Lift up the largest piece of chocolate from the marble and place it on your flat serving plate. Carefully lift the log and place it on top. Using a sharp knife and holding the tip of the knife in one hand and the handle in the other, drag the blade across the surface of some of the chocolate stuck to the marble to form long shards and curls. Decorate the log with leaves of jasmine tea (to look like moss), the chocolate bits of bark and if you wish a little symbolic wine powder and gold leaf.

  • Panettone recipe

    Fred made panettone adapted from a recipe from Andrew Whitley's book 'Bread Matters'. Sainsbury's Taste The Difference Corsini Panettone can also be bought in store or online for £8.99 for 500g.

    This recipe uses an overnight sponge, partly to enable the yeast to build up vigour before being mixed with ingredients like sugar and egg that it cannot metabolise, partly to improve natural flavour and keeping quality and partly to ensure, as prolonged fermentation does so well, that the bread is not just delicious but digestible and nutritious too.

    The quantities below are enough to fill one normal size pannetone case. If you don’t have or can’t get old of such a thing, you can use a 5” (12.5 cm) cake hoop. Make a ring of stiff brown paper or thin corrugated cardboard about 6” (15 cm) high and stand this up inside the cake hoop. Line the stiff paper with a similar ring of baking parchment or silicone paper.

    Flour: use the tastiest breadmaking flour you can find, preferably organic stoneground and not old. The egg and butter in the recipe help to produce good volume even with wholemeal.

    12-24 hours before you want to make the Panettone dough, make a Sponge and soak a Fruit and Nut mixture:

    Sponge
    90 g Flour (strong bread flour, your favourite)
    2 g Dried yeast (or 4 g of fresh)
    65 g Water (at about 25°C, i.e. not very warm)
    157 g Total
    Dissolve the yeast in the water. Mix in the flour until it is all moistened and the dough is reasonably smooth. No need to knead. Cover with a polythene bag or similar and leave to ferment at normal kitchen temperature.

    Fruit and Nut Mix
    50 g Ginger (crystallised)
    100 g Raisins or sultanas
    25 g Lemon or orange zest
    25 g Cranberries (dried)
    50 g Flaked almonds
    25 g Rum, brandy, other spirit or fruit juice
    275 g Total
    If you can’t get hold of all these ingredients (or don’t like some of them) improvise with what you have to hand. Chop any large fruits or nuts into slightly smaller chunks, put everything into a strong polythene bag, tie its neck and swirl it around a bit so that the liquid comes into contact with all the dry ingredients. Do this a couple of times over the soaking period if possible.


    Then, in the morning...

    The Main Dough
    150 g Sponge (from above)
    110 g Flour (strong bread flour)
    50 g Butter (or olive oil)
    35 g Raw cane sugar
    50 g Egg (i.e. 1 medium egg)
    275 g Fruit & Nut Mix (from above)
    670 g Total

    Add the flour, egg, sugar and butter to the sponge and mix until everything is combined well. Knead (or mix in a machine) for as long as it takes to develop a soft, silky dough in which the butter (or margarine) shows as a glossy sheen on the surface. This could take up to 20 minutes by hand, so take it slowly. If the dough feels stiff and unforgiving, add a little water as you go along. The end result should be a dough that is markedly softer than an ordinary bread dough.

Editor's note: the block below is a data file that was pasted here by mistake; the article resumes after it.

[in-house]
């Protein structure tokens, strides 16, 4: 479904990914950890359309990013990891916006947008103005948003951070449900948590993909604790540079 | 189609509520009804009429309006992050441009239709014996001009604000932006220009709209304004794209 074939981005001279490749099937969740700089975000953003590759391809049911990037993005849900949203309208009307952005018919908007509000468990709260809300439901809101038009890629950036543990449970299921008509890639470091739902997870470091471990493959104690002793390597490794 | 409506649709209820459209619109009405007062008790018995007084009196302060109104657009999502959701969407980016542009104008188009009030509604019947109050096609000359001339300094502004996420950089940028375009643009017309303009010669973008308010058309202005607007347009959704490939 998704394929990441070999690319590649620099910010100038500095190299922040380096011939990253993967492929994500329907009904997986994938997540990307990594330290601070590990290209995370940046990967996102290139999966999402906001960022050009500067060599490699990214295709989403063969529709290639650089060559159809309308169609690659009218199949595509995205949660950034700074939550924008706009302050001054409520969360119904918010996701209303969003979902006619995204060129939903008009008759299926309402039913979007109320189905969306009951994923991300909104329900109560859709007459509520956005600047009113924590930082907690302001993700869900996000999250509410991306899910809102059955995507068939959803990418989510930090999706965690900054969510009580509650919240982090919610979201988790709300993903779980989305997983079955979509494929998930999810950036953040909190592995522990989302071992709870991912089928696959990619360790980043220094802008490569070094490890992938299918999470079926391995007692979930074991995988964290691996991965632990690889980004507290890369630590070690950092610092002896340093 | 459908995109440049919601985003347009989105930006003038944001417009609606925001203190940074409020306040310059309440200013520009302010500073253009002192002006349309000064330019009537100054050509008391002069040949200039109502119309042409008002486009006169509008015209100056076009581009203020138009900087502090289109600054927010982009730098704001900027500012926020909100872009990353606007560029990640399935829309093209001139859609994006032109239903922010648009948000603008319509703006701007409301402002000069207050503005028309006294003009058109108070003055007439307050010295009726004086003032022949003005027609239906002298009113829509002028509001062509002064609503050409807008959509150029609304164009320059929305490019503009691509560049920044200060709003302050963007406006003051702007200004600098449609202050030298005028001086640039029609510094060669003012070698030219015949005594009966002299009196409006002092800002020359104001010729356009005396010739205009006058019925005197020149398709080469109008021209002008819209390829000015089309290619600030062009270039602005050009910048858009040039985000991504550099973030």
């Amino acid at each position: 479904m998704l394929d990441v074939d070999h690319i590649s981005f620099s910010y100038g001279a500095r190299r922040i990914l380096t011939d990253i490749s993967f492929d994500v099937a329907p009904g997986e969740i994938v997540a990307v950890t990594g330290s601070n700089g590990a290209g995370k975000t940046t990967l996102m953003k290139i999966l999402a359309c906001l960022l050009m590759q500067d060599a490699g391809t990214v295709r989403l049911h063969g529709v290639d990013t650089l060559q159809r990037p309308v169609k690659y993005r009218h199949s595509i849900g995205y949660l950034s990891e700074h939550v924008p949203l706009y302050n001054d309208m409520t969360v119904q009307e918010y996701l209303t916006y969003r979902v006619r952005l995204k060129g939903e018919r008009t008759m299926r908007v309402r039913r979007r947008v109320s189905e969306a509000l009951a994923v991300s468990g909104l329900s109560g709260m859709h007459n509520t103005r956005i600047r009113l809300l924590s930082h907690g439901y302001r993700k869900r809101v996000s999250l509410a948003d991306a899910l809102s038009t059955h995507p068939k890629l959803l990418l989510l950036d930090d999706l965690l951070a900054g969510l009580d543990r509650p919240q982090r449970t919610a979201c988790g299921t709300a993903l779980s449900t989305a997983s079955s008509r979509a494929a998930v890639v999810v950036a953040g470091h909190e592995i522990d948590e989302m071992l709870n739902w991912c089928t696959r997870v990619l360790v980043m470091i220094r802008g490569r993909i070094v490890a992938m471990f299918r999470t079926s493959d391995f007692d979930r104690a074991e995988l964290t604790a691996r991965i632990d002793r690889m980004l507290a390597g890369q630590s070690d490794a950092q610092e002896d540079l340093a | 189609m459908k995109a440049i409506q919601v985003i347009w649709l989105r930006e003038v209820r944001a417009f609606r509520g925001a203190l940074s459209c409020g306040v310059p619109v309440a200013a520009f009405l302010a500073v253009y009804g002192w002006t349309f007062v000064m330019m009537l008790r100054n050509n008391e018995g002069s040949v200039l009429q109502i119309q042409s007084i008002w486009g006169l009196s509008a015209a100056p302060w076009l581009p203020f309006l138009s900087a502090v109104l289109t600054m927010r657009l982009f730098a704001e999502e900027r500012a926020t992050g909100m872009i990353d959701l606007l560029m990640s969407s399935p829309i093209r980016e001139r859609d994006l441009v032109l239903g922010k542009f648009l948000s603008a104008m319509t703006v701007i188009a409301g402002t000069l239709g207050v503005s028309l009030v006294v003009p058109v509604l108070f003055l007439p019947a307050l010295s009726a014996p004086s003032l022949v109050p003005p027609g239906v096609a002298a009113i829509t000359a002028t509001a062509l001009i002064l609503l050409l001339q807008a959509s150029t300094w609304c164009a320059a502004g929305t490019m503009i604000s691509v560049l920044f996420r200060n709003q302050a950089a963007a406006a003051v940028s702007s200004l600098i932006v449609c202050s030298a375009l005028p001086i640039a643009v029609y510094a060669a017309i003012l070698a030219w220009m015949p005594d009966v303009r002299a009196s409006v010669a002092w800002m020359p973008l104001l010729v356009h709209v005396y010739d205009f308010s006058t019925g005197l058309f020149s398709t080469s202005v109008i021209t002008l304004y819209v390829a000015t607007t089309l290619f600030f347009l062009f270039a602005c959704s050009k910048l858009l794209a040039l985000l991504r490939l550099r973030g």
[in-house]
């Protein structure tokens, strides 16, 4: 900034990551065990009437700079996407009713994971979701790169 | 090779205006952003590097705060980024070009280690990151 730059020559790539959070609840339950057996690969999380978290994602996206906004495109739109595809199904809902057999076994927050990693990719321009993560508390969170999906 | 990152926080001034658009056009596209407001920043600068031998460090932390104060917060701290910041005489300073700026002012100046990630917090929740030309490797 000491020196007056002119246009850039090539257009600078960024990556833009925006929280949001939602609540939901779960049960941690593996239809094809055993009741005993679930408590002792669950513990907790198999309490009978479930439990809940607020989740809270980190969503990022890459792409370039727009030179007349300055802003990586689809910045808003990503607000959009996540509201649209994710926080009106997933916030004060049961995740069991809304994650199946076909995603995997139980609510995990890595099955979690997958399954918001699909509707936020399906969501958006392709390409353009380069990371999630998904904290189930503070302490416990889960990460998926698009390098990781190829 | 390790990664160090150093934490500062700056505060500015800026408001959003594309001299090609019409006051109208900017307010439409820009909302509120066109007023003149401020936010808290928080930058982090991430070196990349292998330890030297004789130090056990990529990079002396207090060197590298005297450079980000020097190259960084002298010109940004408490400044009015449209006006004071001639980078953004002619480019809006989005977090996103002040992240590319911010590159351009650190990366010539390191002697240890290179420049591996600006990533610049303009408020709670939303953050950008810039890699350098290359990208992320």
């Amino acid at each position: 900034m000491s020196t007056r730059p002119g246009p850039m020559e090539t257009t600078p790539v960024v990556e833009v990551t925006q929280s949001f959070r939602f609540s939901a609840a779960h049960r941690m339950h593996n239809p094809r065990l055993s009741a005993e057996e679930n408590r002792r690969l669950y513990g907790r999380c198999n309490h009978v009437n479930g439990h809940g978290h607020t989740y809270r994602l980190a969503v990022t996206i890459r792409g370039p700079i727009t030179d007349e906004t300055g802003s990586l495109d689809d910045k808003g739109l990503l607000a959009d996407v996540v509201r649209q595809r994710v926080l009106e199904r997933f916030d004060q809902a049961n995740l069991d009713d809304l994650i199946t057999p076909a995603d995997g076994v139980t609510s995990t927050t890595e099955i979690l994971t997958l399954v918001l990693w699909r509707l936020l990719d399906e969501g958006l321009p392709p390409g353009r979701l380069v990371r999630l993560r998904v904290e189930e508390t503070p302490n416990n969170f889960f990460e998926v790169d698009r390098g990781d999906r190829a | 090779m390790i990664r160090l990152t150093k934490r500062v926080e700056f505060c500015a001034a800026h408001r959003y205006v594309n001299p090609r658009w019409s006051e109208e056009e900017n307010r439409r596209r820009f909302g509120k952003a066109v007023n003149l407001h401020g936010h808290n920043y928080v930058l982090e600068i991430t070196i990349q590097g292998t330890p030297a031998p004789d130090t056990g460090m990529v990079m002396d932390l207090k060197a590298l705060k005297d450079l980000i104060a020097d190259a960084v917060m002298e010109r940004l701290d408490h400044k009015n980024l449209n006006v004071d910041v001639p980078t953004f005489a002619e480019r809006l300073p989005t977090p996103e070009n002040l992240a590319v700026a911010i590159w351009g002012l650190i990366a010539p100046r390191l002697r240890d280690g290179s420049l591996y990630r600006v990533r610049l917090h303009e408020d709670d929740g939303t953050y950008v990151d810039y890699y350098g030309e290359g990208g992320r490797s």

Put the dough in a bowl, cover well and allow it to ferment. It will take some time for the yeast to start working again, so allow two hours in a fairly warm place. By this time, the dough should have increased in size considerably. If it hasn’t, leave it for longer. If it suits your schedule, you may at this point ‘knock it back’, i.e. press all the accumulated gas out of it and allow it another hour or two to rise again.

    Using a light dusting of flour on work surfaces and hands, tip the dough out on to the table. Stretch it gently out into a rectangle about 25 cm (10”) x 20 cm (8”). Spread the soaked fruit and nut mix over almost all the surface. Roll the dough up carefully, turn it through 90 degrees and roll it gently up again, taking care not to force the fruit through the surface. The aim is even distribution, but it is better to leave the dough a bit lumpy than to work it so much that you end up with a mess.

    Shape the loaf into a round whose top has as few piece of fruit protruding as possible and place it in your panettone case or lined cake hoop. Cover (without letting the covering touch the dough) and allow to rise until the dough, when pressed gently with a finger, feels delicate and unlikely to spring back very quickly.

    Bake in a moderate oven (about 180°C/350°F) for 30-40 minutes depending on your oven. The loaf will take colour on the surface on account of the sugar and butter in the dough, so make sure that it is baked through before removing it from the oven. This is best done by pushing a skewer into the loaf as you would to test a cake: it should come out clean. For the technically equipped, the temperature at the centre of the loaf should reach about 95°C by the time it is done.

    Let your Panettone cool before slicing. Serve it with a cup of tea or coffee. It doesn’t need extra butter, but it’s best enjoyed with good company.

    If everyone who makes or shares this loaf joins the Real Bread Campaign, we’ll be on our way to a new era in British bread – which would be something well worth celebrating.

    www.realbreadcampaign.org
    www.breadmatters.com

  • Books featured on the programme

    Delizia: A history of Italians and their food by John Dickie

    Bread Matters by Andrew Whitley